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Masthead showing parish logo, followed by photos of the two pubs and the church

Click for Parish Council Website A PDF version of the entire Millennium Book is available on request from the Parish Clerk (parish-clerk@berrickandroke.org.uk).

Our Special Wildlife

You only have to read the personal contributions in this book to realise what a wealth of wildlife abounds in this community. Individuals who choose to live in this part of Oxfordshire are thoroughly appreciative of the variety of birds and mammals. Although many entries describe the visitors to their gardens, two in particular give a special insight. Charles Denslow (entry no. 25) gives an interesting analysis of the way in which wildlife has changed over the time he has lived in the village, and Iva Davies (entry no. 91) details the many birds she has spotted in her garden. In view of this expert coverage, rather than talk further about muntjacs and woodpeckers, this article publicises the forgotten amphibians of the villages, and the continual struggle in preserving them.
Being a low-lying community, there are several ponds and streams, ideal for breeding amphibians. Four species live in our community: the Smooth Newt, the protected Great Crested Newt, the Common Frog and the Common Toad. Throughout England, and, indeed, the rest of the world, amphibians are having a tough time surviving. Not only are natural ponds being filled in, or drying up, but the increasing use of pesticides and fertilisers is destroying habitats through pollution. It is therefore important, at the end of the millennium, to protect the population that we have.
Visitors to Berrick Prior during March and April will notice some unusual signs, warning motorists not to squash toads as they travel to the breeding pond (in the field on the Newington Road) during the annual migration in spring. Part of this ritual involves the males sitting in the road and calling for mates - a treacherous activity, particularly so near to the Chequers at closing time (although one might be tempted, on occasion, to ask whether this behaviour is confined to toads?).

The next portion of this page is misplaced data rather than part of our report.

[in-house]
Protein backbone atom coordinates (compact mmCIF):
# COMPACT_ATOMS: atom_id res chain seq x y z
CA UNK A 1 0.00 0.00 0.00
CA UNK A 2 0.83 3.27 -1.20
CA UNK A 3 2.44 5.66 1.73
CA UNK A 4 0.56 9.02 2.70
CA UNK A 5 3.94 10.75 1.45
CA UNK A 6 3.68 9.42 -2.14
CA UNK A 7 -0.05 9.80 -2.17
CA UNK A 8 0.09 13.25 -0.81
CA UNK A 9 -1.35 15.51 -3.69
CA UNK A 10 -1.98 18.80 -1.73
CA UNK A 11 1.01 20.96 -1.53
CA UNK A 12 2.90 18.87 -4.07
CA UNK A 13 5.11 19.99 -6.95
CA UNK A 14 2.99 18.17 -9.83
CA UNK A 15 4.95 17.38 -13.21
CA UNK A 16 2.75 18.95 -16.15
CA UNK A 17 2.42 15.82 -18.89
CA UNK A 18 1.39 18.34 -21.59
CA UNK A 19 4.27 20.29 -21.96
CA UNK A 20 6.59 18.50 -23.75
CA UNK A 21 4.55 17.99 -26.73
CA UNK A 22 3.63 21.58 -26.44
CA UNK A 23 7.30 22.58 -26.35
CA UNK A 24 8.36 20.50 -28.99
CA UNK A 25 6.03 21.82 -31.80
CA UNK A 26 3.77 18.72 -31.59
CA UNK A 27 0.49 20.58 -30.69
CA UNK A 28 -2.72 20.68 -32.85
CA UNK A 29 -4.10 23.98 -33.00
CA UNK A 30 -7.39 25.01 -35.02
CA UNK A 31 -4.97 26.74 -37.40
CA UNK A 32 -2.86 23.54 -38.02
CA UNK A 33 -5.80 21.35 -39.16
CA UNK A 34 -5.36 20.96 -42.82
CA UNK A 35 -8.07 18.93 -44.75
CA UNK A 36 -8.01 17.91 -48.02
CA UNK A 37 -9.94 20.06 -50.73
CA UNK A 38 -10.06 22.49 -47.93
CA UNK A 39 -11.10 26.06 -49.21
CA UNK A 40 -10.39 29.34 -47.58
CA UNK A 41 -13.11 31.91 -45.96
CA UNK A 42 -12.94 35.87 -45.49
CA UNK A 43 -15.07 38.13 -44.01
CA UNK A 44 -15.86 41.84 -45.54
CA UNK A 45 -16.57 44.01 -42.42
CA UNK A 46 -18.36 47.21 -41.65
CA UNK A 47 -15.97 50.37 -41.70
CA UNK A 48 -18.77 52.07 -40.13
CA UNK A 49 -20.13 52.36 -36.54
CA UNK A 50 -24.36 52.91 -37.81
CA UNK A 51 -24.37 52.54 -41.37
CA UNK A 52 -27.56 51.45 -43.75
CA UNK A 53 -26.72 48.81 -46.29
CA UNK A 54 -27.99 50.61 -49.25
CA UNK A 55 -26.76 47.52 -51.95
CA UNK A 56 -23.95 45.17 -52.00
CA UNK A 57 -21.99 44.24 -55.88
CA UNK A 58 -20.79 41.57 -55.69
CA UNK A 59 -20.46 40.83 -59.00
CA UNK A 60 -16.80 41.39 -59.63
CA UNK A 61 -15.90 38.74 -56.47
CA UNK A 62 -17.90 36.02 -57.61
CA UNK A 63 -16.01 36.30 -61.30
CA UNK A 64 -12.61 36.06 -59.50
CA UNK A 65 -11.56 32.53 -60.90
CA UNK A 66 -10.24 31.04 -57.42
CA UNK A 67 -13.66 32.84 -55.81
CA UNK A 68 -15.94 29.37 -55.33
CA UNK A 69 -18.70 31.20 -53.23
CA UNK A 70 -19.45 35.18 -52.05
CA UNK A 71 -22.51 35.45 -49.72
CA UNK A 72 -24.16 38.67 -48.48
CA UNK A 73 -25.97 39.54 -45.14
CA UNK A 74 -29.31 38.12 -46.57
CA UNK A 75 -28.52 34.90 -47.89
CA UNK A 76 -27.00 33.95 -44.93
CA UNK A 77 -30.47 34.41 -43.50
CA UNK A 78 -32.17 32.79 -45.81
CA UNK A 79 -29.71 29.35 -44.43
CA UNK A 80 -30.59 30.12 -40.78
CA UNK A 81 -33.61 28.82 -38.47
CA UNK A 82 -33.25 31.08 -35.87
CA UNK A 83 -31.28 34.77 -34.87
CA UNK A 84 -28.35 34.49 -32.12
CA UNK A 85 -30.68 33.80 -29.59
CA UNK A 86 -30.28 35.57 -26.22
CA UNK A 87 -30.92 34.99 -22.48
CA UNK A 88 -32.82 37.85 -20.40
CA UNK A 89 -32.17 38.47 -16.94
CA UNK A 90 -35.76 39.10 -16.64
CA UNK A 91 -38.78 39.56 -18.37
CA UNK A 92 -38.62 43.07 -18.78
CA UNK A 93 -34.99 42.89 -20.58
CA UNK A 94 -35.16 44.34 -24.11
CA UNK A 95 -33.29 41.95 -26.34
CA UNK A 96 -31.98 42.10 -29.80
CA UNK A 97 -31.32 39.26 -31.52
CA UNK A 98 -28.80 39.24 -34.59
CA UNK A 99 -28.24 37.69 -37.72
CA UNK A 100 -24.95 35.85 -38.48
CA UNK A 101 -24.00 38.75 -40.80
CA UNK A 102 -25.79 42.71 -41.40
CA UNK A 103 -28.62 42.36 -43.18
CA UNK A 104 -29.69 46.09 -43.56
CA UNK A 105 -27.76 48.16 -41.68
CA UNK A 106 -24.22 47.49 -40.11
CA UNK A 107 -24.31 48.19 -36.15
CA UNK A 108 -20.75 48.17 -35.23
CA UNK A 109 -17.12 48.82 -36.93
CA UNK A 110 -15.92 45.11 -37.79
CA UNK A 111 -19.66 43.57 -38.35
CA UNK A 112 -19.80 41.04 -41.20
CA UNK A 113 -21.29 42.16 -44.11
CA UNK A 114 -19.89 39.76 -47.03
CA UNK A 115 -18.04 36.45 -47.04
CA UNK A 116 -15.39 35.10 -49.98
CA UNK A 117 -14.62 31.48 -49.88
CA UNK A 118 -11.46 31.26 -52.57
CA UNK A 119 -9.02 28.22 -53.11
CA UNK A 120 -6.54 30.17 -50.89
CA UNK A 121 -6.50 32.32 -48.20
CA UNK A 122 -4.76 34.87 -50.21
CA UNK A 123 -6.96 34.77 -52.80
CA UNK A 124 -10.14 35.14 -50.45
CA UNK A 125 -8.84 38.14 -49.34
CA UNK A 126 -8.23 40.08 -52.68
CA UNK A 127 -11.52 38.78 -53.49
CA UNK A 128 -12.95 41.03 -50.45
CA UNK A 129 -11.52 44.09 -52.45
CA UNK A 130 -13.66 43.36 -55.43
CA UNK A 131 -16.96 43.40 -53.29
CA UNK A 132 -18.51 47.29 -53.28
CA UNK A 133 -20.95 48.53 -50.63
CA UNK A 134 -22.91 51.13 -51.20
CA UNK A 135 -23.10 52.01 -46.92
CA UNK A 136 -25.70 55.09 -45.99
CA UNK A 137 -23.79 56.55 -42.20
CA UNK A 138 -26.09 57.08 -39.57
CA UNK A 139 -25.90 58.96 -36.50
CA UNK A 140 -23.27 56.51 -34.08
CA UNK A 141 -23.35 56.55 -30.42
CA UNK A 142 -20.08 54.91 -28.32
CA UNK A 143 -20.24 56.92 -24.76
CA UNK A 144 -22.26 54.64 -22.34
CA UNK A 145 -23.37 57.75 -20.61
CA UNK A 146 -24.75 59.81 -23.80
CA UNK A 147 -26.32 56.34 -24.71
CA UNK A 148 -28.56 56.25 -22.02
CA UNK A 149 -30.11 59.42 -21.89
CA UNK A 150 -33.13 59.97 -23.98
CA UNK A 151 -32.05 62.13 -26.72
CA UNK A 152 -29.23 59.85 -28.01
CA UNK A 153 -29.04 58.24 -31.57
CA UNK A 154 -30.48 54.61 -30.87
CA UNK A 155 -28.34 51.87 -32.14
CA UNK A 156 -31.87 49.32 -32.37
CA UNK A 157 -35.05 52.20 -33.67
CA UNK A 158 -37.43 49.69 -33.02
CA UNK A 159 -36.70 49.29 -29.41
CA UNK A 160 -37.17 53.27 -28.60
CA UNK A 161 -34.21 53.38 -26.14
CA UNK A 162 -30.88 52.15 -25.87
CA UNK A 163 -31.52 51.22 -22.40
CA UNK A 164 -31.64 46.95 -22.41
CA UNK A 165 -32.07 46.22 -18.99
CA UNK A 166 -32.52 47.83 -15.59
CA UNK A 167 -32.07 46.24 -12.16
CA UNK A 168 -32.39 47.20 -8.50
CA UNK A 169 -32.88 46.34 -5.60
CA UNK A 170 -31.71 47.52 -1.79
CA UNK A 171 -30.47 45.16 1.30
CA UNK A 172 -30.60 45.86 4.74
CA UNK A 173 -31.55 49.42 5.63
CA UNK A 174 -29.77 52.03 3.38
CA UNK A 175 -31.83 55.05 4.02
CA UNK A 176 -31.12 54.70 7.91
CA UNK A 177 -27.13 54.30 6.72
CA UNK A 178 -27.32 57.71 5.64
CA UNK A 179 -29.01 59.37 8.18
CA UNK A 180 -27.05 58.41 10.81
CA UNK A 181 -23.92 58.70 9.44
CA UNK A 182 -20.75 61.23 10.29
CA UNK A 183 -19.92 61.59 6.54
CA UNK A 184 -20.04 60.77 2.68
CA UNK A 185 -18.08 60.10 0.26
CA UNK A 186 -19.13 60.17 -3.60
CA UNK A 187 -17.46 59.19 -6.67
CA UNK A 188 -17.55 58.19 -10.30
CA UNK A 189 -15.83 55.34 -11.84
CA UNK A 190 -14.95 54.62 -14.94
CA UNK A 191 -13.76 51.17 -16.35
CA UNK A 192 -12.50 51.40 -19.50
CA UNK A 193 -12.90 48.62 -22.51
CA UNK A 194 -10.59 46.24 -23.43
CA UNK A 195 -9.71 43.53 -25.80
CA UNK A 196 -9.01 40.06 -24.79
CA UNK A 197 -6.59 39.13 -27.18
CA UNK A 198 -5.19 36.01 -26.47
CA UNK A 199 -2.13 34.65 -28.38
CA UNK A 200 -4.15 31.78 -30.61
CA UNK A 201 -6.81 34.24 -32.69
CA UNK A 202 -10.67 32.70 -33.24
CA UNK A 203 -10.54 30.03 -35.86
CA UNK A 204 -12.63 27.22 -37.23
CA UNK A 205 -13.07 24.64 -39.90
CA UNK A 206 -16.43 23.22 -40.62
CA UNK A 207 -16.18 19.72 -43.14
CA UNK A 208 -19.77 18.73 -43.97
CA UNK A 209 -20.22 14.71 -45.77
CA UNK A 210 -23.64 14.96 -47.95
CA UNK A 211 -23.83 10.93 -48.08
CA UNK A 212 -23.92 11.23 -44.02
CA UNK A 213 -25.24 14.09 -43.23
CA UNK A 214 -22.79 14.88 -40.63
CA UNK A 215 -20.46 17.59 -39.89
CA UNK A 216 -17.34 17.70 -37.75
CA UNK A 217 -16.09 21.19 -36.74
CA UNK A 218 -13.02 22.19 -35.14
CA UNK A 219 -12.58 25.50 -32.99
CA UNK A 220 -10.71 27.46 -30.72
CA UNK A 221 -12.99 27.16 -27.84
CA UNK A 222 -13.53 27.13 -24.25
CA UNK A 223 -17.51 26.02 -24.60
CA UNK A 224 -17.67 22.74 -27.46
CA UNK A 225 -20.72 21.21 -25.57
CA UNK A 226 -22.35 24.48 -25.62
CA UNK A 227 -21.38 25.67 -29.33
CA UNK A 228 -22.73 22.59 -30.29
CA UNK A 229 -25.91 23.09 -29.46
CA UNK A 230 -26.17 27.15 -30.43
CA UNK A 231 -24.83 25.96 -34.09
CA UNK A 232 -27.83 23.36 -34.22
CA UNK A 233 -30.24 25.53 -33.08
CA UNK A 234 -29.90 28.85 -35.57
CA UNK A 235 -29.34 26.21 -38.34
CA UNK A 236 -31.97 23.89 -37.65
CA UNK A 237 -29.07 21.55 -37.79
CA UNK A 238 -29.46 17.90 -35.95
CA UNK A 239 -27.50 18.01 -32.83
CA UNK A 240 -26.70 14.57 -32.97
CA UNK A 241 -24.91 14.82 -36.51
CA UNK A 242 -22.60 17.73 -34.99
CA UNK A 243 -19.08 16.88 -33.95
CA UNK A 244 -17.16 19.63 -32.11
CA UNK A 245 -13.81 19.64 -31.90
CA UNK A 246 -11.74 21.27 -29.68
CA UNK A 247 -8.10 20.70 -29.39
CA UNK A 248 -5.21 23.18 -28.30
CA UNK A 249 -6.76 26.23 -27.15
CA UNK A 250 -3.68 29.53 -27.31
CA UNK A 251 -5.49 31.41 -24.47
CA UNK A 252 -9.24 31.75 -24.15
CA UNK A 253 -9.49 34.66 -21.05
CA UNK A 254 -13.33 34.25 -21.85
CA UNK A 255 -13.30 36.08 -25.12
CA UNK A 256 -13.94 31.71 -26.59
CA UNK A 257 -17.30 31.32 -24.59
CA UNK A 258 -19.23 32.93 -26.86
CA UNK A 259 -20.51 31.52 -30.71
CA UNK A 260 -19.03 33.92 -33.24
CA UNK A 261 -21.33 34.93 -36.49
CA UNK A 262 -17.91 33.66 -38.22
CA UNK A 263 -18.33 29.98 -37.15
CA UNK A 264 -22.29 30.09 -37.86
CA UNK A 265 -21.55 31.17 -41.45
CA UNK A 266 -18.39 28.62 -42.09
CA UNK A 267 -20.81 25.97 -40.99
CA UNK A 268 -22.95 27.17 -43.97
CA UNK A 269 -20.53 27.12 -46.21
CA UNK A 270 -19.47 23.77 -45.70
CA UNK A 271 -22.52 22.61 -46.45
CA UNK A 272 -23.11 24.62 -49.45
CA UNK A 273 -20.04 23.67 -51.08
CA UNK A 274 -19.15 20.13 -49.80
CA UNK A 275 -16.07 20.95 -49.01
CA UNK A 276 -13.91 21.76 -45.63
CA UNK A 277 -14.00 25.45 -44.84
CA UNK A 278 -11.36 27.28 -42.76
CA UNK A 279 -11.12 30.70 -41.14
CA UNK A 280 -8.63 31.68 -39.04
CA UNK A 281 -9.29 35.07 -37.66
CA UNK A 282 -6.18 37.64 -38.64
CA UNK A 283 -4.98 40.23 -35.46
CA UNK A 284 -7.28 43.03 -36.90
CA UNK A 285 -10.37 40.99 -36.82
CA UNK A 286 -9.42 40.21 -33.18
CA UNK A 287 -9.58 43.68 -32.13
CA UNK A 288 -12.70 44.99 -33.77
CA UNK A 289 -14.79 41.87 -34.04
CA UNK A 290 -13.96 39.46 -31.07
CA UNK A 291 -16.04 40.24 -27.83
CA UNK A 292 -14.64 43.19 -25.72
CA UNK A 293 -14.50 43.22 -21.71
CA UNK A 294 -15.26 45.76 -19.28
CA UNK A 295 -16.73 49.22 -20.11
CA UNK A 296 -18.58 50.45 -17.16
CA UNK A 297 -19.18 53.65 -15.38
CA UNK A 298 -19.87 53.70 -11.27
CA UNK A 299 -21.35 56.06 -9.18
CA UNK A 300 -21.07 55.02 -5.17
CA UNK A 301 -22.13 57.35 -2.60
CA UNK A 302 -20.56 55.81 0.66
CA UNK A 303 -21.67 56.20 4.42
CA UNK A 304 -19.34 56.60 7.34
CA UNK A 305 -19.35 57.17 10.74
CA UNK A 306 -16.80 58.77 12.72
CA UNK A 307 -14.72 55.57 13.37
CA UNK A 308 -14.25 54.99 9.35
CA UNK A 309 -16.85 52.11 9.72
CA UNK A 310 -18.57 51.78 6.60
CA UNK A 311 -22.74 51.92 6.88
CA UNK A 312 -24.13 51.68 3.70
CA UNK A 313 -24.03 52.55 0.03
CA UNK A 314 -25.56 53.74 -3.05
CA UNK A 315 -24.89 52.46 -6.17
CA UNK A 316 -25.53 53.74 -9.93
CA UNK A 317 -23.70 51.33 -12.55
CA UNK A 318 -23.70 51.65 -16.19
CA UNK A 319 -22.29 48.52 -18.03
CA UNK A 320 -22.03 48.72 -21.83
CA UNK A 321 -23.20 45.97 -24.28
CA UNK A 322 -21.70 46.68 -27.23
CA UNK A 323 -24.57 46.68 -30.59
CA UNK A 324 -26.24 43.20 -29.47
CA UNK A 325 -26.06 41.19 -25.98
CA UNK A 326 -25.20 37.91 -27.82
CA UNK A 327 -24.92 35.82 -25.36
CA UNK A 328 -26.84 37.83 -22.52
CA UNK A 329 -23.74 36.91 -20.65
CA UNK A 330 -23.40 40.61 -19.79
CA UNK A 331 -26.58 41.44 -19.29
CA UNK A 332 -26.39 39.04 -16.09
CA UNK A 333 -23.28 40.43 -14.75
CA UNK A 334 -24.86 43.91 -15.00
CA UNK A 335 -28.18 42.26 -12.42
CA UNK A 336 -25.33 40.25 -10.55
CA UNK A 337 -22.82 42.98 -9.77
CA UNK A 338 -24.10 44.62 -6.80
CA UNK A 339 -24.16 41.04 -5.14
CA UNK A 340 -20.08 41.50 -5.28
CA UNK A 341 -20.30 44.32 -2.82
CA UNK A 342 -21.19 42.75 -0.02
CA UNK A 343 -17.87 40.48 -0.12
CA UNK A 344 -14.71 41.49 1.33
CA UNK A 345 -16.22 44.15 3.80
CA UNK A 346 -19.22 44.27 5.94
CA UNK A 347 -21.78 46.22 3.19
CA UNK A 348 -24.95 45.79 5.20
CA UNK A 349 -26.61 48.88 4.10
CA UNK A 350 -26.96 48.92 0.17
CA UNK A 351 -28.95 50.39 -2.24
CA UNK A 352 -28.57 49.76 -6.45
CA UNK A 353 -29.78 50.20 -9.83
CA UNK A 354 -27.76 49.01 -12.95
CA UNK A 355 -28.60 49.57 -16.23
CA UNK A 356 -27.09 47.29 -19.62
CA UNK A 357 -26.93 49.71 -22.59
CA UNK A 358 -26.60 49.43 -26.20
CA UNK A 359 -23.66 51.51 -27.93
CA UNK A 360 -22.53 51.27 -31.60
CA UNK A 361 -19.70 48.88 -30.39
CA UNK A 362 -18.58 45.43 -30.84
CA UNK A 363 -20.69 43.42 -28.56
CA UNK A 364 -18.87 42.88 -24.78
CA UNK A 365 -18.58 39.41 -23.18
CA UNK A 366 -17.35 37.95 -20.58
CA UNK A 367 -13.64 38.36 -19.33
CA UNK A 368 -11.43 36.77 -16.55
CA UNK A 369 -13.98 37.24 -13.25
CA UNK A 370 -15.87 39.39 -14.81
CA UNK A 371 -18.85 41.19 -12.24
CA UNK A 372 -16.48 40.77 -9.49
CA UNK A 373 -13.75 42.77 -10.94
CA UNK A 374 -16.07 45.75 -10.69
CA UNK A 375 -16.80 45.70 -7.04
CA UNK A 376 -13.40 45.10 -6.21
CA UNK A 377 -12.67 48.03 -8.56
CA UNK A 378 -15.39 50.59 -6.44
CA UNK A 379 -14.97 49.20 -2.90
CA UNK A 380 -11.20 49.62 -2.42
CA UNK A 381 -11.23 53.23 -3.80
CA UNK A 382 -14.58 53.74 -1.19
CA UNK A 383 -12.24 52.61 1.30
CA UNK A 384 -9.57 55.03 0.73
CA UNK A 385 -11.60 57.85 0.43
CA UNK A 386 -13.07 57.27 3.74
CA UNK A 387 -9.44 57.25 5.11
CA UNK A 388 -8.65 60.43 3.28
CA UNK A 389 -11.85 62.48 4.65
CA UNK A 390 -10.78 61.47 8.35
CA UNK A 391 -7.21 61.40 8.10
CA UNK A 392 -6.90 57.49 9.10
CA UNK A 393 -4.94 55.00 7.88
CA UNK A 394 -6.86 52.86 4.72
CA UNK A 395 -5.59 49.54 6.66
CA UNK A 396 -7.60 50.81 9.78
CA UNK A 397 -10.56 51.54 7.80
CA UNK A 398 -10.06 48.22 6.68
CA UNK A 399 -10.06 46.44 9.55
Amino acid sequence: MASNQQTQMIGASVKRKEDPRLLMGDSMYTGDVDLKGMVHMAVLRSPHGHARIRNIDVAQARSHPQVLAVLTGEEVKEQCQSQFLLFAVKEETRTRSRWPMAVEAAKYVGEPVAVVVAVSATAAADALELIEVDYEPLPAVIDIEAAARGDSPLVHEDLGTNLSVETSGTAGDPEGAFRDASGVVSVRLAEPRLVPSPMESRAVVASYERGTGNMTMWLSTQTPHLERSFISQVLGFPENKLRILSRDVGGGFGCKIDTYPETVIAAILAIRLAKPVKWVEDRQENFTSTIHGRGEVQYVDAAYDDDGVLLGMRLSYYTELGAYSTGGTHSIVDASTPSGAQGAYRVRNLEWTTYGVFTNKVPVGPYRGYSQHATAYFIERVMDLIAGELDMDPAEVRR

After one night of dreadful carnage in 1985, when 531 corpses (all toads) were counted early the next morning, it was obvious that action was needed to protect our decimated population. While other conservationists were organising crossing patrols with buckets, on Berrick's dangerous roads we preferred to educate the motorist to recognise toads in headlights. We needed some posh signs. It is an unfortunate fact that toads breed at the end of the financial year when there is no money left in the local highways budget, but the project was sufficiently "wacky" to interest the council in providing some left-over blank reflective triangles and a paper template for the official Ministry of Transport-approved toad. Black enamel paint did the rest, and we were so proud of our new signs!

Berrick being one of the first villages in Oxfordshire to acquire such signs, however, the Oxford Times publicised us on its front page, and the signs disappeared almost before the paint was dry - no doubt to decorate some student walls. Serious fund-raising for vandal-proof signs ensued, and the new design defied the souvenir-hunters muRoad sign with toadch longer, although only one of the original three has survived intact, the other two having been replaced yet again.

Toads are not confined to Berrick Prior; there is a large population in Rokemarsh as well. With more people building ponds, there is a good chance that our population will diversify its breeding territory, spending the rest of the year as “gardeners’ friends” by eating slugs and other pests in the garden. I hope that our amphibian species survive the next millennium, but it will take the concerted efforts of the community to achieve this.

Marian Shaw

Berrick Prior Toad Warden